[Note: ZNet Commentator George Monbiot wrote a summary of this disgraceful situation. Please see that article for background... below is a speech given by Bustani on the situation]
Statement by the Director-General at the Special Session of the Conference of the States Parties
1. Back in 1997, when I decided to accept the request of the Brazilian Government to submit my candidature for the position of Director-General of the OPCW, I considered it, and I still consider it, an honour to be granted the unique opportunity to contribute to the first EVER TRULY global attempt to abolish an entire category of weapons of mass destruction.
2. But more than anything, I decided to run for the post of Director-General because the Chemical Weapons Convention represents the international communityâ€™s biggest ever achievement in the area of disarmament and non-proliferation. It is the first â€“ and only â€“ truly non-discriminatory multilateral disarmament treaty in existence â€“ it is a treaty which places equal responsibilities on, and gives equal rights to, all States Parties.
3. Countries possessing chemical weapons that embraced the Chemical Weapons Convention have been divesting themselves of those travesties of history because they are assured that stockpiles of those weapons existing elsewhere are also being destroyed, under a stringent verification regime. The Convention establishes no special treatment for countries with a large chemical industry. Developing countries, when they declare themselves ready to enhance international security by joining the Organization, have, in their vast majority, little understanding of chemical weapons; yet, they immediately see the benefit in participating, through the greater access to technology and technical assistance to which they become entitled. Indeed, the Convention declares itself to be in favour of the broadest possible cooperation among States Parties in respect of peaceful uses of chemistry. Furthermore, the Convention requires us all to make every effort to extend its regime universally â€“ with no exceptions. As a result, during my first five years as Director-General, no Member State was considered â€œmore equalâ€ than others. And I have never subscribed to the theory that â€œequalityâ€ is proportional to the size of any one stateâ€™s budgetary contribution.
4. Those were the promises inherent in the Convention â€“ as I saw them at the time, and as I continue to see them today. That was the basis of the â€œvisionâ€ that I brought to the Organisation on my very first day on the job. That was the vision that was amply clear to all, and not challenged by anyone, when my term was extended by acclamation in May 2000, one year ahead of schedule. That was the vision that I vowed to uphold back in 1997, and that is the vision that I intend to keep intact as long as I remain Director-General. Yet â€“ if I am to believe the various allegations of my â€œill-conceived initiativesâ€ â€“ that vision is now being rejected by some members of this Organisation.
5. Of course I was always aware that the job of Director-General of the OPCW would not be an easy one. I knew that I was going to face considerable pressures, and that my integrity might be put to the test. I realised that immediately after I was elected Director-General, when I had to fight in order to put together a team of trusted colleagues, on the basis of their competence and ability, and not of the political pressures brought to bear upon me. I realised this again shortly thereafter, when one Member State tried â€“ unsuccessfully â€“ to force me to provide it with copies of each and every inspection report. I realise it even more deeply now, when one Member State is leading the campaign for my immediate departure from the OPCW, allegedly because of my â€œmanagement styleâ€. Yet, I am as convinced now as I was then, that the Chemical Weapons Convention will survive only if the principles of genuine multilateralism, true fairness, and equal treatment are preserved. And those are the principles that I have been trying to uphold every day of the last five years.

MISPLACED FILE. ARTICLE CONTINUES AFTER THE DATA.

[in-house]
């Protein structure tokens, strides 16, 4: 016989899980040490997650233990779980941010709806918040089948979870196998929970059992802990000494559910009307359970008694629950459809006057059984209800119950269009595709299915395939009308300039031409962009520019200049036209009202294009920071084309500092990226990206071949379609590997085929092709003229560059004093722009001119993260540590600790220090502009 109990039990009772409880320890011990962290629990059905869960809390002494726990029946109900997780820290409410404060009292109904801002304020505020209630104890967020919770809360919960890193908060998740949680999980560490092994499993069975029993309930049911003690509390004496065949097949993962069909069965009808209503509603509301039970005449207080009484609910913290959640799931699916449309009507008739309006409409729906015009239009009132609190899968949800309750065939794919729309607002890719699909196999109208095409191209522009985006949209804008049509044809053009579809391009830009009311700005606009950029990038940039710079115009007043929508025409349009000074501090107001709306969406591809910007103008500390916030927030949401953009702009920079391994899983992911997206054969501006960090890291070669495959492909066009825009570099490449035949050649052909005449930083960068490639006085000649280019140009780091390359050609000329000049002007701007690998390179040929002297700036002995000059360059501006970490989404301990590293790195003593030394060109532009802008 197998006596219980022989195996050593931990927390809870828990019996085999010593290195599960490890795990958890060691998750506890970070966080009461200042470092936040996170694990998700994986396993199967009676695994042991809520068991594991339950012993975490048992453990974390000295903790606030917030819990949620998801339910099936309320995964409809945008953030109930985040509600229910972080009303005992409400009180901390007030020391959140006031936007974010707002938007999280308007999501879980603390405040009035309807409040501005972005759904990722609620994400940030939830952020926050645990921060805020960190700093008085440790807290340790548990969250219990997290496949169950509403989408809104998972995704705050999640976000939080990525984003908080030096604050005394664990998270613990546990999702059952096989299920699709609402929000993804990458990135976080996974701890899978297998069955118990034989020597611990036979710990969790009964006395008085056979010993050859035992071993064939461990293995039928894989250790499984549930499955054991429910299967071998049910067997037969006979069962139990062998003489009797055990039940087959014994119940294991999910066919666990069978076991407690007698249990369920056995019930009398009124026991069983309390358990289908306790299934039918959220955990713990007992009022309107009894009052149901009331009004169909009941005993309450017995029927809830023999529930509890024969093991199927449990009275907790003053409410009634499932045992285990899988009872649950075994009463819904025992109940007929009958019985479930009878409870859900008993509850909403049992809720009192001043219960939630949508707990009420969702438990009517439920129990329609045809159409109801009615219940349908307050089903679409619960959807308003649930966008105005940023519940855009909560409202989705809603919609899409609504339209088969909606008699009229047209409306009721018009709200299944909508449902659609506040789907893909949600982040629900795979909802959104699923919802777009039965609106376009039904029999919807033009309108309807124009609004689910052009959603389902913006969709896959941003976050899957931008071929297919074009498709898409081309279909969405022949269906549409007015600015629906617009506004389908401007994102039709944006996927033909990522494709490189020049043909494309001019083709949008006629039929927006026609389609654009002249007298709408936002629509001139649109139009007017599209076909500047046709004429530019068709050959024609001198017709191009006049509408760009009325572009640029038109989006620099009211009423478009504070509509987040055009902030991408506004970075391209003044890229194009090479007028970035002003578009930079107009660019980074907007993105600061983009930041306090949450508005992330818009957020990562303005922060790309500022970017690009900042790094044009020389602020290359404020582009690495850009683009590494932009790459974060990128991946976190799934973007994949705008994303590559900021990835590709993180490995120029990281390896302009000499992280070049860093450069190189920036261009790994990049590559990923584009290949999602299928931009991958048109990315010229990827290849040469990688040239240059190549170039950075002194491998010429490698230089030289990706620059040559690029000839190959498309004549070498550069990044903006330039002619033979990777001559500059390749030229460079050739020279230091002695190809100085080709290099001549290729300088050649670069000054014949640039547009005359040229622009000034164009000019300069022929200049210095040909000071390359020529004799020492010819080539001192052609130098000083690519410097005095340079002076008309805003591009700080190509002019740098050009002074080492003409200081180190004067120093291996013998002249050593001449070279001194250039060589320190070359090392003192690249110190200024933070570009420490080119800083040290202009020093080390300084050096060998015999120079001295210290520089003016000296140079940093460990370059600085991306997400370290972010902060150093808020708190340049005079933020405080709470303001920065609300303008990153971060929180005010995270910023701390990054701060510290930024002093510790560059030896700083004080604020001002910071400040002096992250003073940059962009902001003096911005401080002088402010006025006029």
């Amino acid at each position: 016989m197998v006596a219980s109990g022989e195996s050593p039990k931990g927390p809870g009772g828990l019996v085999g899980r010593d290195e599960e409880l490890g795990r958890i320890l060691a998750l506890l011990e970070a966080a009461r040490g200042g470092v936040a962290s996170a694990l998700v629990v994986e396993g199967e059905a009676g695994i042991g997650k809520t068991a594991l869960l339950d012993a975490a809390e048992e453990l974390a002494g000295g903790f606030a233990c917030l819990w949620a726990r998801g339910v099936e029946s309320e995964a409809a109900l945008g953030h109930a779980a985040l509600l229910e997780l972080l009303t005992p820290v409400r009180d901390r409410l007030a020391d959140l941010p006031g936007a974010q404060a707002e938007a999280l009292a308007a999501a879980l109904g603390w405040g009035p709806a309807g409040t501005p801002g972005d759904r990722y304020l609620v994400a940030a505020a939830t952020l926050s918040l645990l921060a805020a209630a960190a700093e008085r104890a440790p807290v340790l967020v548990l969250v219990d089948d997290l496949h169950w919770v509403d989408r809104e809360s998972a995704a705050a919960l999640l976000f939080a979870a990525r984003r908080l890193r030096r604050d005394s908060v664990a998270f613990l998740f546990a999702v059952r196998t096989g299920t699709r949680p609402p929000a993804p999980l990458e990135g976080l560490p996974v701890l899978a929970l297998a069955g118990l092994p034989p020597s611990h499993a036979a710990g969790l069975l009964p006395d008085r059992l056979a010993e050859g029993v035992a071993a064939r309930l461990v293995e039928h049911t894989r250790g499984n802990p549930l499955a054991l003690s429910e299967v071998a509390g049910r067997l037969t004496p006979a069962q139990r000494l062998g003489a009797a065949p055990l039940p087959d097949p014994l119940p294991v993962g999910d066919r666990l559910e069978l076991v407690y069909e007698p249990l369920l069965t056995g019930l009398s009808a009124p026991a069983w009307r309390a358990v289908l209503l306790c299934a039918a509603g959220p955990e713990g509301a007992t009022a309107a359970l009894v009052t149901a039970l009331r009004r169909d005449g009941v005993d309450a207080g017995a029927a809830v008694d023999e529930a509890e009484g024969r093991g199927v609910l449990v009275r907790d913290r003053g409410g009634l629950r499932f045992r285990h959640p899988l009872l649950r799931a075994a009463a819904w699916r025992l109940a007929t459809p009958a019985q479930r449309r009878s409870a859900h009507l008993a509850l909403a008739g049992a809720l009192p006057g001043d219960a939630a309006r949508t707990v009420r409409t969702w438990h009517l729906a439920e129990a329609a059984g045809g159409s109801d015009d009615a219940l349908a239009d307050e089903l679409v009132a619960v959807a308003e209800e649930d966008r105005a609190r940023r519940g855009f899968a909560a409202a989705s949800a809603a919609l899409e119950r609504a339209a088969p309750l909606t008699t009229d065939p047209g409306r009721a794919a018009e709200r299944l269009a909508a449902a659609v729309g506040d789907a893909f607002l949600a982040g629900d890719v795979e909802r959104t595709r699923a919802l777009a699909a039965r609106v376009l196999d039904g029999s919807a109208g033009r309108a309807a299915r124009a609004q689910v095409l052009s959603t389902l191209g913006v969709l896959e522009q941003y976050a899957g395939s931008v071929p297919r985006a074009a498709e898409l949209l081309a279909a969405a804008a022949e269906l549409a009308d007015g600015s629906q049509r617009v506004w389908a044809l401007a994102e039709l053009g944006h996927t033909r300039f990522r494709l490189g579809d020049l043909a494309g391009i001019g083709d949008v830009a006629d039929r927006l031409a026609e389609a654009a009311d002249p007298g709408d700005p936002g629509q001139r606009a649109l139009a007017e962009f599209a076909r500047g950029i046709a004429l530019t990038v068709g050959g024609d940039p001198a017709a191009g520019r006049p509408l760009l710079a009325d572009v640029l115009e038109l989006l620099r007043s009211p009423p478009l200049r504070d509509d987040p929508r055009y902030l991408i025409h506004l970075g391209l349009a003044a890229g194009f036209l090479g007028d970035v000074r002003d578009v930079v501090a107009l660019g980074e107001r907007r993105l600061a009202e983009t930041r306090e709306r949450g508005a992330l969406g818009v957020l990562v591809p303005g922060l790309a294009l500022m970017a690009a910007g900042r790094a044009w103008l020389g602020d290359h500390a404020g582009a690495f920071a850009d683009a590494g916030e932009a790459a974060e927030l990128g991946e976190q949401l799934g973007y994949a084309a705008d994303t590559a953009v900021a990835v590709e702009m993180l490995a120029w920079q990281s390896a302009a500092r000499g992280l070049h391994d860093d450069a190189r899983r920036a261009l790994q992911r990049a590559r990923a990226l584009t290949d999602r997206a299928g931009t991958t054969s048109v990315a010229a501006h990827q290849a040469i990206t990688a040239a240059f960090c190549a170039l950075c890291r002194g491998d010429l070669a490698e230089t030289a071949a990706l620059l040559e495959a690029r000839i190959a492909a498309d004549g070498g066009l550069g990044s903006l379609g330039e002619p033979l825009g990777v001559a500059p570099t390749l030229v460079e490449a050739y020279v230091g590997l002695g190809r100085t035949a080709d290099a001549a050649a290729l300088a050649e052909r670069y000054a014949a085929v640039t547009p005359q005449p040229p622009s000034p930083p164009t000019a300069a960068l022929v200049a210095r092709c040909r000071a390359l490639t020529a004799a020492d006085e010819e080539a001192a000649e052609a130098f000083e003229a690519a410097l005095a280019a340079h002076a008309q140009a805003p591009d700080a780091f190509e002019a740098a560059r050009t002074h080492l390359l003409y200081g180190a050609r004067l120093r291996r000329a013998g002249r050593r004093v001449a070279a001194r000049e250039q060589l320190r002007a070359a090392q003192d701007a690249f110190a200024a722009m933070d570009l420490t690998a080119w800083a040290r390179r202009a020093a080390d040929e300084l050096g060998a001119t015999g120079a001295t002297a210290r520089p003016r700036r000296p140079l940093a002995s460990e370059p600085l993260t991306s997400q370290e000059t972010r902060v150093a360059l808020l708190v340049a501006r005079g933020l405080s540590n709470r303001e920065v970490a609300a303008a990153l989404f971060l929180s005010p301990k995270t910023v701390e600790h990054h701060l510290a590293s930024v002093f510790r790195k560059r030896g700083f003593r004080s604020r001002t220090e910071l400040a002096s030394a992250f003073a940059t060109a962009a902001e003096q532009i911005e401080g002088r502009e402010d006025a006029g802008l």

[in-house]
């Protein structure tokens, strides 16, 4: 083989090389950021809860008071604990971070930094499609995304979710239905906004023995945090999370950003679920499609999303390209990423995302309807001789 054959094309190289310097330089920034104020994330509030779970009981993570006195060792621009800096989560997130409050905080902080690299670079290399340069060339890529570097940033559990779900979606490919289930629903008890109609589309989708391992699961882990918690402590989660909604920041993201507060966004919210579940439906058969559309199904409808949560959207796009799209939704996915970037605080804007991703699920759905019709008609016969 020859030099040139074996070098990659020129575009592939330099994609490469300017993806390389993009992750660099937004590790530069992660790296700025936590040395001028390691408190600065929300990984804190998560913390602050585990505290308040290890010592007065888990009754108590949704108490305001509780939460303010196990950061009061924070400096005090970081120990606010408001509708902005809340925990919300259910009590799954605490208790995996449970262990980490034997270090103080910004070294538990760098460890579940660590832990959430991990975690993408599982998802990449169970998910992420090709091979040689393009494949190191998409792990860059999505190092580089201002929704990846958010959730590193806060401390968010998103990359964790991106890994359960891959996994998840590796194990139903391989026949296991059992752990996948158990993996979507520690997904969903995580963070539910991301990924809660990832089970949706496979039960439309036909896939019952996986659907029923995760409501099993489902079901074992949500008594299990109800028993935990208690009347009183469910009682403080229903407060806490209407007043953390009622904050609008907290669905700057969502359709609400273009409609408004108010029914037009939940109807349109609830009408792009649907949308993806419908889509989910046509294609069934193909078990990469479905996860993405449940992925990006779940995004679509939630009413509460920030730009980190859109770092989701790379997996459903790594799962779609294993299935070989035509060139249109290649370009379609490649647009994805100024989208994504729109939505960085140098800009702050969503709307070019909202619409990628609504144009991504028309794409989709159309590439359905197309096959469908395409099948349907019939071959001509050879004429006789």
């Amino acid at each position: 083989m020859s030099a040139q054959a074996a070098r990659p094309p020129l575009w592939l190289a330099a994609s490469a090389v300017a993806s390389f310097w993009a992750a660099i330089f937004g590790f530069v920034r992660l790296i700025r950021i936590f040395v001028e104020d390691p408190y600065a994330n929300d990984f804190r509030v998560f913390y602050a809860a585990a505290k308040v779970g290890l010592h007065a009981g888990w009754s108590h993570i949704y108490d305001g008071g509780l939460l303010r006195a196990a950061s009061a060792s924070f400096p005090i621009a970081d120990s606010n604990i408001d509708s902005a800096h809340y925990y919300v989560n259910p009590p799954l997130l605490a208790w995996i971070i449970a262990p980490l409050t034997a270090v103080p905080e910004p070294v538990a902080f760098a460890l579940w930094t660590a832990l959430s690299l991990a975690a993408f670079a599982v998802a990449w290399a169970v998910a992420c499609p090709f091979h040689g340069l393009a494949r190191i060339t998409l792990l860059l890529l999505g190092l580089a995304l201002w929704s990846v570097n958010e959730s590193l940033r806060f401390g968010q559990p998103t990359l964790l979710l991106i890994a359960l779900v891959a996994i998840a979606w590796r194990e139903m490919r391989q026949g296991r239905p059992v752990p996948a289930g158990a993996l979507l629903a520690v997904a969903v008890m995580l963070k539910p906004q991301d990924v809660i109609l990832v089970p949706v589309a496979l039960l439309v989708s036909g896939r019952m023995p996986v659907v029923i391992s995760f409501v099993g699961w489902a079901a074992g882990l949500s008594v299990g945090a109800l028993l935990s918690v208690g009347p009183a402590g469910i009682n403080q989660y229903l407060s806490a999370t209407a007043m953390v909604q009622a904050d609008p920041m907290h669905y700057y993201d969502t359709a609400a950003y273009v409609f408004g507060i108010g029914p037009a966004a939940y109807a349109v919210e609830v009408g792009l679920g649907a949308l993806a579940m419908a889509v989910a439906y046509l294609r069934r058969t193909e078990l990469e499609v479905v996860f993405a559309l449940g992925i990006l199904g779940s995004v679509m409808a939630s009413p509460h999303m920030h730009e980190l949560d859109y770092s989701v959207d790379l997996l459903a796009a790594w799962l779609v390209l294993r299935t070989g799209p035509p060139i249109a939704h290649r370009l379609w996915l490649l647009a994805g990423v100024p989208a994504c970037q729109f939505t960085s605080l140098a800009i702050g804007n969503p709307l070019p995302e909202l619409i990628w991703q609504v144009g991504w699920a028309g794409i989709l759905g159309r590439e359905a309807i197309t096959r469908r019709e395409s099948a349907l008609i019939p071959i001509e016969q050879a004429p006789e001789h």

6. I am truly proud of the OPCWâ€™s achievements in those five years. I am proud of the staff of the Secretariat. Member States should be grateful to every one of those 500 hard-working professionals for what the OPCW has been able to accomplish. I am proud of the unprecedented growth in the membership of the Organisation â€“ which is the clearest evidence of the respect for the OPCW amongst its States Parties, as well as amongst the ever-dwindling number of States not party. I am proud that we have established a sound and impartial verification regime, and that we are fortunate to have inspectors who have placed impartiality, decency, and ethics above everything. Their loyalty is to the Organisation, and not to individual Member States. I am proud of the more than 1,100 inspections we have conducted in more than 50 Member States; and of the non-discriminatory and unbiased way in which we conducted them. I am proud of the proposal which is now before the Executive Council for the provision of effective and timely assistance to victims of chemical weapons attacks, including attacks by terrorists. And I am proud of the modest, yet extremely significant, effort we put into our international cooperation programmes, which, I firmly believe, are critical to the struggle against the proliferation of chemical weapons. I have faith that the OPCW will ultimately succeed in its mission to completely destroy the worldâ€™s chemical weapons arsenals. As I have stated before, once its disarmament mission has been accomplished, the OPCW should become an â€œorganisation for the promotion of chemistry for peaceful purposesâ€, in full accordance with the spirit of the Convention.